Puthuvype residents, left out of development projects, resolute in opposition to LPG terminal

Although the residents were promised jobs, no one has been employed in any of the three multi-billion projects in the area.

Published: 20th June 2017 03:10 AM  |   Last Updated: 20th June 2017 03:15 AM   |  A+A-

Protestors outside the Cochin LPG Terminal Project site at Puthuvype in Kochi on Monday | Albin Mathew

Express News Service

KOCHI: Puthuvype, the western suburb of Kochi on Vypin island, lies just 5 km from the heart of the city. Mostly inhabited by fisherfolk struggling to make ends meet, the place is connected to the mainland by the Goshree Bridges. Of late, it is billed as an ‘upcoming industrial area’ in economic parlance. 

Petronet LNG’s regasification terminal was set up in Puthuvype in 2013 at a cost of Rs 4,200 crore. BPCL-Kochi has an offshore loading buoy as a mooring point and interconnect for tankers. Now, the Indian Oil Corporation Ltd (IOCL) is planning to build its LPG Import Terminal at Puthuvype, promising to meet the state’s LPG demand. However, local residents are an unhappy lot. They are determined the oil major needs to allay their fears about safety if the project has to come up. The reason is not hard to see.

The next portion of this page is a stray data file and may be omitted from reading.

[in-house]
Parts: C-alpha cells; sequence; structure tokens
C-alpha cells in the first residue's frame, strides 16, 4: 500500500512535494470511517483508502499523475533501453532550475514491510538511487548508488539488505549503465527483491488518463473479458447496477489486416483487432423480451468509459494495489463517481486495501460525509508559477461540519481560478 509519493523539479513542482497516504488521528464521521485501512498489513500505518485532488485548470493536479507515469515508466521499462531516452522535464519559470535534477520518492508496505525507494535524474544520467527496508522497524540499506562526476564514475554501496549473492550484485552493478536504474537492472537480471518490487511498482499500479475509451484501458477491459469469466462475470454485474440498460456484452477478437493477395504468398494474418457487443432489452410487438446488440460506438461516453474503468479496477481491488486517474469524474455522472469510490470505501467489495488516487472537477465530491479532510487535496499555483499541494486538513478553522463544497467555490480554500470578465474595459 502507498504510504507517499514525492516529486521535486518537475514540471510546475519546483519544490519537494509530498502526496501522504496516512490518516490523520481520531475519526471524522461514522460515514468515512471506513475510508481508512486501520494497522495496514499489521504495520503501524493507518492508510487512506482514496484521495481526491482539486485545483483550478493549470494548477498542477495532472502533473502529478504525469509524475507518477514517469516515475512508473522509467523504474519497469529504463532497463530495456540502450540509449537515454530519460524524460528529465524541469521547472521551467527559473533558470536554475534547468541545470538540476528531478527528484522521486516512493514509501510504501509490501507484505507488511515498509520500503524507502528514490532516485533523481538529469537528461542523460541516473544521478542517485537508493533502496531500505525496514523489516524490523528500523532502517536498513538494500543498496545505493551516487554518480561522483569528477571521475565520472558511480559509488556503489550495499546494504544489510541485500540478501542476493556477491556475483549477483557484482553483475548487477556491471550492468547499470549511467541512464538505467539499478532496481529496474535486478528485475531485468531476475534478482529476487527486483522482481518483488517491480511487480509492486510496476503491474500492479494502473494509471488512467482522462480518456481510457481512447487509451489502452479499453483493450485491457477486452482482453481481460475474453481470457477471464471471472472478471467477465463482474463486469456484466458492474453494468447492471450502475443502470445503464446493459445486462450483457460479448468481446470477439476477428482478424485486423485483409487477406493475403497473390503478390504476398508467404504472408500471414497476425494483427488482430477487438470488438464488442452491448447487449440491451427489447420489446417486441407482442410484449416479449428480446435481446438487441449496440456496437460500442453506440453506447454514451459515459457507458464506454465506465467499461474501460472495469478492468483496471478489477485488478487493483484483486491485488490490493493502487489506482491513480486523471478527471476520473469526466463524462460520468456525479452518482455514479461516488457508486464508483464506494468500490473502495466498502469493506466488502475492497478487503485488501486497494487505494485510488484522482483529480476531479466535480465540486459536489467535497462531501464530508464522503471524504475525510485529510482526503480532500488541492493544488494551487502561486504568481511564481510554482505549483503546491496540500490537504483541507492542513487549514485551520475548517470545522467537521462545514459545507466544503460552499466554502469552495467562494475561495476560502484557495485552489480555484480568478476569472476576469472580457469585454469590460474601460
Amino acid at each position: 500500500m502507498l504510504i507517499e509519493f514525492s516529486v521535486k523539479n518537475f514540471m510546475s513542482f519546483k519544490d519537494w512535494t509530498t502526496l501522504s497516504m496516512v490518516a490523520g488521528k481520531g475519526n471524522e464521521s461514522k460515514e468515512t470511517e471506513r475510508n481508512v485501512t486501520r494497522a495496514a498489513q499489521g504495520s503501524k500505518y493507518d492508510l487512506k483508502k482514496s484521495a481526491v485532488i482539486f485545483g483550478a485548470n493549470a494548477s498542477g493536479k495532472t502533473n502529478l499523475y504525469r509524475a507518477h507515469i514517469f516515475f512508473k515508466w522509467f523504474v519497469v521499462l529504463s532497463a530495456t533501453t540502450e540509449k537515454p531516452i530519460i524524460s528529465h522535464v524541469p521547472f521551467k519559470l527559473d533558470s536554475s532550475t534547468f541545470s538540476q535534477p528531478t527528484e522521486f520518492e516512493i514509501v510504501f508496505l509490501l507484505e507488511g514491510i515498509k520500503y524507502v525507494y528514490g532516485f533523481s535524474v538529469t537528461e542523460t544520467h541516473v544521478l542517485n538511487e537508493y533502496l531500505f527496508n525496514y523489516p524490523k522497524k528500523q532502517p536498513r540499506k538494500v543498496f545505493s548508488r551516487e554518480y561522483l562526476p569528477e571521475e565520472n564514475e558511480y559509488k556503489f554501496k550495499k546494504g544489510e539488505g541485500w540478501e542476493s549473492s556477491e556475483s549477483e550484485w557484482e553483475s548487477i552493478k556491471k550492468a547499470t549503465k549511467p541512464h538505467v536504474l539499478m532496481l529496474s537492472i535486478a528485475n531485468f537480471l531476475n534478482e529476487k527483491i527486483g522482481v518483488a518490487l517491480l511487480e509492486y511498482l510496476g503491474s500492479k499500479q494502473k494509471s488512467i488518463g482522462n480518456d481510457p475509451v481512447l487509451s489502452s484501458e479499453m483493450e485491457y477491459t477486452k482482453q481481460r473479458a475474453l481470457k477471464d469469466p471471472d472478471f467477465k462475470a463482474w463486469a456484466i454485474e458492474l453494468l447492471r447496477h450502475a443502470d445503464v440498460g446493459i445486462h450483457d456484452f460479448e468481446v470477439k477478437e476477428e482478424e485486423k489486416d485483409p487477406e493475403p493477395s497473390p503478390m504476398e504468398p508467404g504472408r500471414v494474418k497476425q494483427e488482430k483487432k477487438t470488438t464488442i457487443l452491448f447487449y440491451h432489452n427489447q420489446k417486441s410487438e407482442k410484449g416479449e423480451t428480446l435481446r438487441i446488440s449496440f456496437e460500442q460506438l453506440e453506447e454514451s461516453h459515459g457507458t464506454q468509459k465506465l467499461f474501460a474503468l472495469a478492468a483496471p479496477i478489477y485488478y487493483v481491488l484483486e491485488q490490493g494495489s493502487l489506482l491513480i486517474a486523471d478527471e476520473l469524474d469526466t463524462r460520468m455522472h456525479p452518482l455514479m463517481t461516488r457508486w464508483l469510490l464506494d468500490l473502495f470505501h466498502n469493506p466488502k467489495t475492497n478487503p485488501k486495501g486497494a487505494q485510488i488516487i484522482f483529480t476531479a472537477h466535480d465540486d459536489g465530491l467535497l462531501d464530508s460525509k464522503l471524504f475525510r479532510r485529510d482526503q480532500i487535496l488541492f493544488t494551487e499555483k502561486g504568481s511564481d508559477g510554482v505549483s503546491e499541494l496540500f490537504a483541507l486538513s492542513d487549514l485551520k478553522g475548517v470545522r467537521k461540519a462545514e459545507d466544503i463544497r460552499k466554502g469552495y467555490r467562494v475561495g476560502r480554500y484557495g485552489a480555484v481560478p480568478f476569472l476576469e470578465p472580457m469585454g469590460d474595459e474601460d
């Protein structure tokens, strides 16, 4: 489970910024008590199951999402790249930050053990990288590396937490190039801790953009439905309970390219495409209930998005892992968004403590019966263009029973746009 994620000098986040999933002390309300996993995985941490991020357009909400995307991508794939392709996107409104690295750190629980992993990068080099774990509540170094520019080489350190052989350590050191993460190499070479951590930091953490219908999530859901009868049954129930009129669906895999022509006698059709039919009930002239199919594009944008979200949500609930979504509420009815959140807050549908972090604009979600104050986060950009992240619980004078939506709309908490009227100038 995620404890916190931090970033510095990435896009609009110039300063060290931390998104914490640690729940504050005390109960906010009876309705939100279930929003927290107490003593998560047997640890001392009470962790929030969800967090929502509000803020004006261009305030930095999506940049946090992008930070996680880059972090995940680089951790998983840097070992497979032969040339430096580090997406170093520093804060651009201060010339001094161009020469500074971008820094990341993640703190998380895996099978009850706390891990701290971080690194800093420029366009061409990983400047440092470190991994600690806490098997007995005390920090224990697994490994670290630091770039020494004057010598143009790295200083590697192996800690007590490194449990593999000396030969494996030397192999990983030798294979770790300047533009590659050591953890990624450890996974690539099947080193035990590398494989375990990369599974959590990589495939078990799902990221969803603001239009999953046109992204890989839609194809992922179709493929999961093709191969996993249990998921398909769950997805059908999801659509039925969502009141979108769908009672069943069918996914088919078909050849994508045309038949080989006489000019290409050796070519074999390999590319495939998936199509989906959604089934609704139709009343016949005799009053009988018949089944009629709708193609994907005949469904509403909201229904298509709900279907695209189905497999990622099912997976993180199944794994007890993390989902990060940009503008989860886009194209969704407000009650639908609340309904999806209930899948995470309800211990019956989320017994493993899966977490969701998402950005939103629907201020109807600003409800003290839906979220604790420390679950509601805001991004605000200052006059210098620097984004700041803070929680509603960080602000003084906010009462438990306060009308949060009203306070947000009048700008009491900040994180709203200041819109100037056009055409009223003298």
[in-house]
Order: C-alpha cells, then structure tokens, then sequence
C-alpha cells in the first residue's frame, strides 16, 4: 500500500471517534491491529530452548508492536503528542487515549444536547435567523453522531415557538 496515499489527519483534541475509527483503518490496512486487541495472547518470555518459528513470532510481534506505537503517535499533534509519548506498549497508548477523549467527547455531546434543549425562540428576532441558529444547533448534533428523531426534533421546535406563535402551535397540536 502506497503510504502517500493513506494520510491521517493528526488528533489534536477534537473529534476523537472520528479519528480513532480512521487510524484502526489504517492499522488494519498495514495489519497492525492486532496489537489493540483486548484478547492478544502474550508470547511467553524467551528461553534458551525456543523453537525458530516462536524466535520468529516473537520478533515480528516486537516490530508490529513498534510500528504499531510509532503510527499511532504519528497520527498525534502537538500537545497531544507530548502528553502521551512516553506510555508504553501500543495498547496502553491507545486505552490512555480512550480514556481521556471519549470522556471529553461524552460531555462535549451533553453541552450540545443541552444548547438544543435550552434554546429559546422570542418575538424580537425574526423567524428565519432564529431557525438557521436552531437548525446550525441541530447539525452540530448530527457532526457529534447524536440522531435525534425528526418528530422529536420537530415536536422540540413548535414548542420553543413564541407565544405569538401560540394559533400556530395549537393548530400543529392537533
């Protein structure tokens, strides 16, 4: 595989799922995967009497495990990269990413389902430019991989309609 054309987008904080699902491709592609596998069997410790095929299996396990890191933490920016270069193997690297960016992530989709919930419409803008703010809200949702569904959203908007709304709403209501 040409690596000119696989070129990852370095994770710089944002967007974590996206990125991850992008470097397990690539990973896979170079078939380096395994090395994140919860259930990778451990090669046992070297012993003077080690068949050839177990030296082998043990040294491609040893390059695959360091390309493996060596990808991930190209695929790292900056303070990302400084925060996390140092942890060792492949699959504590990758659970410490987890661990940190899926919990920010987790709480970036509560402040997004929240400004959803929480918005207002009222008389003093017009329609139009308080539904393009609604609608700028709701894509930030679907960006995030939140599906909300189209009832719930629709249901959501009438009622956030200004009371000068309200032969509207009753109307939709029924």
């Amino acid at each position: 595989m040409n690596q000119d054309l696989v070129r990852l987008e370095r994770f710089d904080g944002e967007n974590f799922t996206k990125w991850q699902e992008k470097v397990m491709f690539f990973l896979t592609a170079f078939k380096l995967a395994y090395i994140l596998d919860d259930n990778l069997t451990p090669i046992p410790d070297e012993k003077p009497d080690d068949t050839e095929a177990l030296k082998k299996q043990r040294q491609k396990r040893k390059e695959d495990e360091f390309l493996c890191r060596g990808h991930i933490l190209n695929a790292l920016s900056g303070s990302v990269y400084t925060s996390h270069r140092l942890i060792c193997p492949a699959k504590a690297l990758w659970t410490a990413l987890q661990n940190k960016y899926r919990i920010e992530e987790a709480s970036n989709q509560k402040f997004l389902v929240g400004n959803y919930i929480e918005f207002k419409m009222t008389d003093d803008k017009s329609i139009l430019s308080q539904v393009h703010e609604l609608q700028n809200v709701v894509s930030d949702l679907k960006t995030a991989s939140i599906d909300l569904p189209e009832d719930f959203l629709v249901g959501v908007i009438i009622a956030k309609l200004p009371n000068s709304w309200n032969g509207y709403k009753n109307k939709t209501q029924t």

Despite the big ‘development’ initiatives in the region, little has changed for the local residents, except the constant fear they are sitting on a powder keg that can go off anytime. The related infrastructure is also pathetic. For instance, the roads are as bad as they used to be.

The development strides have not brought a change to the lives of people. Although they were promised jobs, no one has been employed in any of the three multi-billion projects.“We have no amenities and our houses are located near the seawall,” homemaker Sindhu Sabu staging a protest in front of the project site told Express. “There are no decent roads. However, the IOCL has constructed a good road to its plant. We are living under constant fear.”

The police baton-charge and arrest of about 100 protesters, including LPG Terminal Virudha Janakeeya Samara Samithi chairman M P Jaya Ghosh, on Sunday have not dampened their spirits. Hundreds of women and children are still up in arms against the plant. 

Samithi convener K S Murali held fort outside the project site on Monday as several of his co-protesters were arrested in the last couple of days following tiffs with the police. 

He said, unlike the other two projects, IOCL’s project has not gone through the ‘public hearing’ process mandatory for environmental clearance. “Initially, the site of the plant was proposed between 200-500 m of high tide of sea. Later, this was tweaked to 200 to 300 m.

Residents are not ready for any sort of compromise. “We are the first inhabitants of this land. Our forefathers built houses after filling in the low-lying land with sand and mud. Now, cracks have developed in our houses because of the piling work at the site. We will not accept this,” Sindhu said.